This article is from the source 'bbc' and was first published or seen on . The next check for changes will be

You can find the current article at its original source at https://www.bbc.co.uk/news/business-58090533

The article has changed 40 times. There is an RSS feed of changes available.

Version 0 Version 1
Energy price cap: What is it and how does it affect my bills? Energy price cap: What is it and how does it affect my bills?
(32 minutes later)
Energy bills are set to go up for 15 million households in England, Wales and Scotland.Energy bills are set to go up for 15 million households in England, Wales and Scotland.
It's because the energy price cap - the maximum price suppliers can charge customers on a standard tariff - is rising.It's because the energy price cap - the maximum price suppliers can charge customers on a standard tariff - is rising.
Will my bill increase when the cap is raised?Will my bill increase when the cap is raised?
If you are on a standard tariff or prepayment meter, then the answer is yes.If you are on a standard tariff or prepayment meter, then the answer is yes.
The energy price cap will rise from the start of October.The energy price cap will rise from the start of October.
Those on standard tariffs could see an increase of £139, from £1,138 to £1,277, regulator Ofgem has announced.Those on standard tariffs could see an increase of £139, from £1,138 to £1,277, regulator Ofgem has announced.
Prepayment customers could see an increase of £153, from £1,156 to £1,309.Prepayment customers could see an increase of £153, from £1,156 to £1,309.
Your supplier can increase your bills up to the maximum allowed by the cap.Your supplier can increase your bills up to the maximum allowed by the cap.
If you are on a fixed tariff you will not be affected - but keep an eye on when your deal ends.If you are on a fixed tariff you will not be affected - but keep an eye on when your deal ends.
Can I find a cheaper deal?Can I find a cheaper deal?
The good news is that you have two months to do something about it.The good news is that you have two months to do something about it.
You can investigate cheaper deals, either with your own supplier or by moving to a rival.You can investigate cheaper deals, either with your own supplier or by moving to a rival.
Switching to a lower-priced fixed deal can save you hundreds of pounds.Switching to a lower-priced fixed deal can save you hundreds of pounds.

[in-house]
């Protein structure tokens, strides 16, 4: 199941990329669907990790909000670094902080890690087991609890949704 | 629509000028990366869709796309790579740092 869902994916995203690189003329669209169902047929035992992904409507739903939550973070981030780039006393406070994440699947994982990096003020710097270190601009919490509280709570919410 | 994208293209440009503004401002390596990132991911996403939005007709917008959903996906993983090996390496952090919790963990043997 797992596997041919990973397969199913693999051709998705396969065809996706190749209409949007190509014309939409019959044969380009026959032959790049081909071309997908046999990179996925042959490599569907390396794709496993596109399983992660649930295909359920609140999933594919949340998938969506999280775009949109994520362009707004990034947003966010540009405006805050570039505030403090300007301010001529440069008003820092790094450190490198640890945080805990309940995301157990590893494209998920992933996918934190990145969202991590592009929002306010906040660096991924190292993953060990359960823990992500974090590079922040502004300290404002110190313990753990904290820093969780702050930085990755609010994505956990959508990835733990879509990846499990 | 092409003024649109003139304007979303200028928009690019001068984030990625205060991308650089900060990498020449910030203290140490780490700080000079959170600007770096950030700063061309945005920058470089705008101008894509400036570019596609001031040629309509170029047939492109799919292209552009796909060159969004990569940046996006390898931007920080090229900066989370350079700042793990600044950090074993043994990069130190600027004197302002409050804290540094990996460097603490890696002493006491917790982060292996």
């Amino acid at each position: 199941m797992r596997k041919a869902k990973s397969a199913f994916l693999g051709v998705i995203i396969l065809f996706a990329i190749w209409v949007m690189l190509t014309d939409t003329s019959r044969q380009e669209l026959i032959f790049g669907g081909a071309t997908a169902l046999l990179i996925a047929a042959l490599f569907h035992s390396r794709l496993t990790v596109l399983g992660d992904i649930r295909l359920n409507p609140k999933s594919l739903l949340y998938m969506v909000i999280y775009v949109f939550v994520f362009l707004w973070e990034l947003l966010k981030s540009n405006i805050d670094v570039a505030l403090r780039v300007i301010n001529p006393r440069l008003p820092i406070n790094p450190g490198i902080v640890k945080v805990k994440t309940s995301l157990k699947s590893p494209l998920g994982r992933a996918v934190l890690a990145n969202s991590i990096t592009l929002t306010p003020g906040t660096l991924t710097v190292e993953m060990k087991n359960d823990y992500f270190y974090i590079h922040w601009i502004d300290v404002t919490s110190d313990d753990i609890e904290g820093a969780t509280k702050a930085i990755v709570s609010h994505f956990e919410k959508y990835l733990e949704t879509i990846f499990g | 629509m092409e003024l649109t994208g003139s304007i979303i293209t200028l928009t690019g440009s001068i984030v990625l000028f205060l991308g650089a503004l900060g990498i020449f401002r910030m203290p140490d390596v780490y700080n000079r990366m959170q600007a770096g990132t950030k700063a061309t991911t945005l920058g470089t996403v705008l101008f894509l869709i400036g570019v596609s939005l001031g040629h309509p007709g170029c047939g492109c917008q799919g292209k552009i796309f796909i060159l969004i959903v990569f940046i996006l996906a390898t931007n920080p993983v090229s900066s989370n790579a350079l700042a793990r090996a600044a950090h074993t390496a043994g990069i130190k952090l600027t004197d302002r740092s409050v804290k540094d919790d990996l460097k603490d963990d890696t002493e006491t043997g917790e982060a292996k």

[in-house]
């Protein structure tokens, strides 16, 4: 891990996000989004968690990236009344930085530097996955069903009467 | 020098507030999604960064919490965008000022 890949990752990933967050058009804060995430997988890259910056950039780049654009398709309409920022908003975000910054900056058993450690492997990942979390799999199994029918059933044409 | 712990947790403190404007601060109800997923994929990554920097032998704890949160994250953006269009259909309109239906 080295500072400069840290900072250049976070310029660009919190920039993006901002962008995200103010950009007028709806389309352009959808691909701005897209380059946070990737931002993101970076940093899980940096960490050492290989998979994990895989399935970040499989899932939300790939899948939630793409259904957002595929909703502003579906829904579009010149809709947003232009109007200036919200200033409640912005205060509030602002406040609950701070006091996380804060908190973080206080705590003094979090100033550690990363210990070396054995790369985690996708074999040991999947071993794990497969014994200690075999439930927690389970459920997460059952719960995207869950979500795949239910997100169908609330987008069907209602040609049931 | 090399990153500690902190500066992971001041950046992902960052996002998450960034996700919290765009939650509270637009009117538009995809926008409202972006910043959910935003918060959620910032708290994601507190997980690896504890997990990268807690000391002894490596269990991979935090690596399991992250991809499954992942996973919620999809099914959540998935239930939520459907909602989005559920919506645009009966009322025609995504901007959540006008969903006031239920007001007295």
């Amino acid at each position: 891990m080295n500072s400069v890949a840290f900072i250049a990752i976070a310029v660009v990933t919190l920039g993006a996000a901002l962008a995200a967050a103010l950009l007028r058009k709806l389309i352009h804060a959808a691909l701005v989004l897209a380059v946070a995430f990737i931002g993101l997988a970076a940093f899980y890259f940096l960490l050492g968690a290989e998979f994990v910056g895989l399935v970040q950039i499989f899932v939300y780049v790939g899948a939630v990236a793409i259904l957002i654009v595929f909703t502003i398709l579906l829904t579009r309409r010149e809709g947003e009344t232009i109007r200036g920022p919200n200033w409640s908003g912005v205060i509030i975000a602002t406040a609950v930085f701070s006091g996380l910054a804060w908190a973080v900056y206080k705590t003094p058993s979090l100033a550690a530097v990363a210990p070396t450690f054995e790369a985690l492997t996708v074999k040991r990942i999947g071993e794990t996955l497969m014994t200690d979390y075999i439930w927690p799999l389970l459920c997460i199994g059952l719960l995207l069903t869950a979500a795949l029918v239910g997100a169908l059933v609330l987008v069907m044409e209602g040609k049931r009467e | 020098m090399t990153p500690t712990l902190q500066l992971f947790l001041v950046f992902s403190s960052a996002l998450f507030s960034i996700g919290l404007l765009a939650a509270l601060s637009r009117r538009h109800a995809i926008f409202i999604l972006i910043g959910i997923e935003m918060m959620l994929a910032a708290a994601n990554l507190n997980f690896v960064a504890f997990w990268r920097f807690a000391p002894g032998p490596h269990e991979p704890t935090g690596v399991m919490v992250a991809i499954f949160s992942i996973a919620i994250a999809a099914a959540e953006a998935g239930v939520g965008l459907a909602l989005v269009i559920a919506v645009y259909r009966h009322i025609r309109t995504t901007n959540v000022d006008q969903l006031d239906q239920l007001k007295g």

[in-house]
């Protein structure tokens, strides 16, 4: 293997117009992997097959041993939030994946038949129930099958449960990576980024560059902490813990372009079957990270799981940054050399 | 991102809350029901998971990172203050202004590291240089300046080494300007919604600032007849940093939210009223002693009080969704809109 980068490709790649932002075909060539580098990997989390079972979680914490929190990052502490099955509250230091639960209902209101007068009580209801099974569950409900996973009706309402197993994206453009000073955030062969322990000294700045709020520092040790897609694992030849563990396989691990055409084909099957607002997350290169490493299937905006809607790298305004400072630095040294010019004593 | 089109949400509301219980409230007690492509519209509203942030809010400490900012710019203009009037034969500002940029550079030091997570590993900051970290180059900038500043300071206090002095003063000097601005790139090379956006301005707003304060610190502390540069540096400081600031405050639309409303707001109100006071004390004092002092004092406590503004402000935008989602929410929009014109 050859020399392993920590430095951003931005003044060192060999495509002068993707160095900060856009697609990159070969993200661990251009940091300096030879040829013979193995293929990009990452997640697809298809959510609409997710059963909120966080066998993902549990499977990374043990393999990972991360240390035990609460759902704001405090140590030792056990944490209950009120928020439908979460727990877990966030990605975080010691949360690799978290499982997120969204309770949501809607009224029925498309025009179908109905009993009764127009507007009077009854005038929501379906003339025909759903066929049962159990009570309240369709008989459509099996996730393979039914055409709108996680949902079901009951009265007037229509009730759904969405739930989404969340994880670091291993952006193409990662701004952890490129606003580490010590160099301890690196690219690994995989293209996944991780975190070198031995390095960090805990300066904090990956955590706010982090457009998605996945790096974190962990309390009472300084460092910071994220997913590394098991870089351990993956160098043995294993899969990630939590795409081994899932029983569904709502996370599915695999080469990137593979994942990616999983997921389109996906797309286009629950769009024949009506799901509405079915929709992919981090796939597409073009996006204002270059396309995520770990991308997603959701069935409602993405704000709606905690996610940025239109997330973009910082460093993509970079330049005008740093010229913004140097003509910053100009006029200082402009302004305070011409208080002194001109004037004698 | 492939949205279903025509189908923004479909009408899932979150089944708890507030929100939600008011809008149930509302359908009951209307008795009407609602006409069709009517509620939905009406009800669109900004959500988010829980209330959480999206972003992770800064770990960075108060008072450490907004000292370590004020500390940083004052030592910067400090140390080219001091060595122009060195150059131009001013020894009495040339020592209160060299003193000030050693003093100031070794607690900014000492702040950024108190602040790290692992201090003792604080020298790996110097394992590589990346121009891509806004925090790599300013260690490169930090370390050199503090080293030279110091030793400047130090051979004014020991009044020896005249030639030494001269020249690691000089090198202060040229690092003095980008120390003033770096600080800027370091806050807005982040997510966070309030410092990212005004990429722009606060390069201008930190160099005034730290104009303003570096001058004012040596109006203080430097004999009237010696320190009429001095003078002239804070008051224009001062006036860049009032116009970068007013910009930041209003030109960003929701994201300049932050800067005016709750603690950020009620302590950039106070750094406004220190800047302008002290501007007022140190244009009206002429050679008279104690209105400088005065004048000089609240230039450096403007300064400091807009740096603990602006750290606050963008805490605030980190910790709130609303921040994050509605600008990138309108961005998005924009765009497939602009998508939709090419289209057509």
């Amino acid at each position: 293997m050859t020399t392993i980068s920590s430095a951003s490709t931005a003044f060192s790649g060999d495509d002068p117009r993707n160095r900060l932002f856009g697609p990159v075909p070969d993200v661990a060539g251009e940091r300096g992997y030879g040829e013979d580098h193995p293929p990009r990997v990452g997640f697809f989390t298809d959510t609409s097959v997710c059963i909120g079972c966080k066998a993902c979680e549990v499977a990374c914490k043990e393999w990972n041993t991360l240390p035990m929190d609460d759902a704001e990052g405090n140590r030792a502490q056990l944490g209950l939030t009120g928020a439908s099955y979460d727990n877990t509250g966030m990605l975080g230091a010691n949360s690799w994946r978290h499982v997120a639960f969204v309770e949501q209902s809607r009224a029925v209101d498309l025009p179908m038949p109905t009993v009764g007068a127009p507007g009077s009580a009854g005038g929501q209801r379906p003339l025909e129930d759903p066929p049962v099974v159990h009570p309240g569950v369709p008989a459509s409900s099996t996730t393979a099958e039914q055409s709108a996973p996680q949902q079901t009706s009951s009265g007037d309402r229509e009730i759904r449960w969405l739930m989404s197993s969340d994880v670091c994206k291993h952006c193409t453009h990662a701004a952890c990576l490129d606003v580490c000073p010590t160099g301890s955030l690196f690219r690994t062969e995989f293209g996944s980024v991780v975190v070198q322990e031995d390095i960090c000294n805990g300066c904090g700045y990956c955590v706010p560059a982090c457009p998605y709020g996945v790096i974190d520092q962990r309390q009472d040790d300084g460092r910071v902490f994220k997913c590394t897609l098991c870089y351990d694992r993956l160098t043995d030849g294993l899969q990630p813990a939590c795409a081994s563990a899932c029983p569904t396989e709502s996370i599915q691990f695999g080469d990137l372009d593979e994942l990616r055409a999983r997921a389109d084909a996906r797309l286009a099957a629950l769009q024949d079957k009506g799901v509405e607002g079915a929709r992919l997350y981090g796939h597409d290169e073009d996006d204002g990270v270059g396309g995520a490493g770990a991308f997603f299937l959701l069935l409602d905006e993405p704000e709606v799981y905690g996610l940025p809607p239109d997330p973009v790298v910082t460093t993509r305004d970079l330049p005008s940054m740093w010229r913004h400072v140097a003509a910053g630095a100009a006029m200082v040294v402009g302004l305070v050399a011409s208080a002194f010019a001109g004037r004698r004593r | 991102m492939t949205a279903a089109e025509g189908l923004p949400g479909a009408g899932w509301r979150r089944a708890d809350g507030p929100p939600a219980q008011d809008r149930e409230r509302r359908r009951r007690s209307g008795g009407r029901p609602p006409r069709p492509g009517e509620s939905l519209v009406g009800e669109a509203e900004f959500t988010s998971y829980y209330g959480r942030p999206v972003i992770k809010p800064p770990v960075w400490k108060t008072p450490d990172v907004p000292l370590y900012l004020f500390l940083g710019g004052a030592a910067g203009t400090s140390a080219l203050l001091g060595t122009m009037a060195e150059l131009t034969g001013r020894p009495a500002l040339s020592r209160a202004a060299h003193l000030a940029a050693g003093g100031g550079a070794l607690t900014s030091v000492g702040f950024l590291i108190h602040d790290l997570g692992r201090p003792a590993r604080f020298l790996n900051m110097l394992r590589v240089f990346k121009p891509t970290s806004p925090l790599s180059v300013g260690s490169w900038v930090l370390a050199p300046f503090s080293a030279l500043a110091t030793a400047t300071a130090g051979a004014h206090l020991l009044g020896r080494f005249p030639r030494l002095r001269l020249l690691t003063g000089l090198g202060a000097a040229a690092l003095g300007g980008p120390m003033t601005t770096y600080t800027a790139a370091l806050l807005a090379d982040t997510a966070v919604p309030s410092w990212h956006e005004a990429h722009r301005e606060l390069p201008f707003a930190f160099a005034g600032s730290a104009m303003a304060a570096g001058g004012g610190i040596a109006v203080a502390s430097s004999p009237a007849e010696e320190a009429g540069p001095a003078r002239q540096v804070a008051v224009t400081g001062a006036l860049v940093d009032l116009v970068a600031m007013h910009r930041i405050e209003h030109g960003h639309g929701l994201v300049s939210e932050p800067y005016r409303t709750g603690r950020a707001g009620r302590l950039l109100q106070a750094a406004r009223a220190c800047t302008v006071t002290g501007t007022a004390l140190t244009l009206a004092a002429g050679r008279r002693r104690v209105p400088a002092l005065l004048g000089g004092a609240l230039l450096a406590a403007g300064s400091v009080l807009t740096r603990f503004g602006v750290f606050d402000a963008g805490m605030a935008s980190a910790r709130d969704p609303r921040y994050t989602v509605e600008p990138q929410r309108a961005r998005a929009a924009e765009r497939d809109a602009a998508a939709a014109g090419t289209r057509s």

All suppliers have these, so the simplest way to save is to contact your existing supplier and ask to be moved to its lowest-priced fixed deal.All suppliers have these, so the simplest way to save is to contact your existing supplier and ask to be moved to its lowest-priced fixed deal.
However, you could probably save more by switching to a rival.However, you could probably save more by switching to a rival.
Jonathan Brearley, chief executive of Ofgem, said people "can reduce their energy bills further by shopping around for a better deal".Jonathan Brearley, chief executive of Ofgem, said people "can reduce their energy bills further by shopping around for a better deal".
Is it easy to switch my supplier?Is it easy to switch my supplier?
It's simple to switch using an energy comparison site - all you'll need is your postcode, the name of your current supplier, and the name of your current tariff.It's simple to switch using an energy comparison site - all you'll need is your postcode, the name of your current supplier, and the name of your current tariff.
Citizens Advice has a useful guide to choosing the right tariffCitizens Advice has a useful guide to choosing the right tariff
Ofgem also sets out the steps you should take to switch energy supplier and shop for a better deal.Ofgem also sets out the steps you should take to switch energy supplier and shop for a better deal.
What is the energy price cap?What is the energy price cap?
The energy cap is the maximum price suppliers can charge customers on a standard - or default - tariff.The energy cap is the maximum price suppliers can charge customers on a standard - or default - tariff.
This is the deal you'll get if you don't sign up to a fixed rate tariff when you join a supplier.This is the deal you'll get if you don't sign up to a fixed rate tariff when you join a supplier.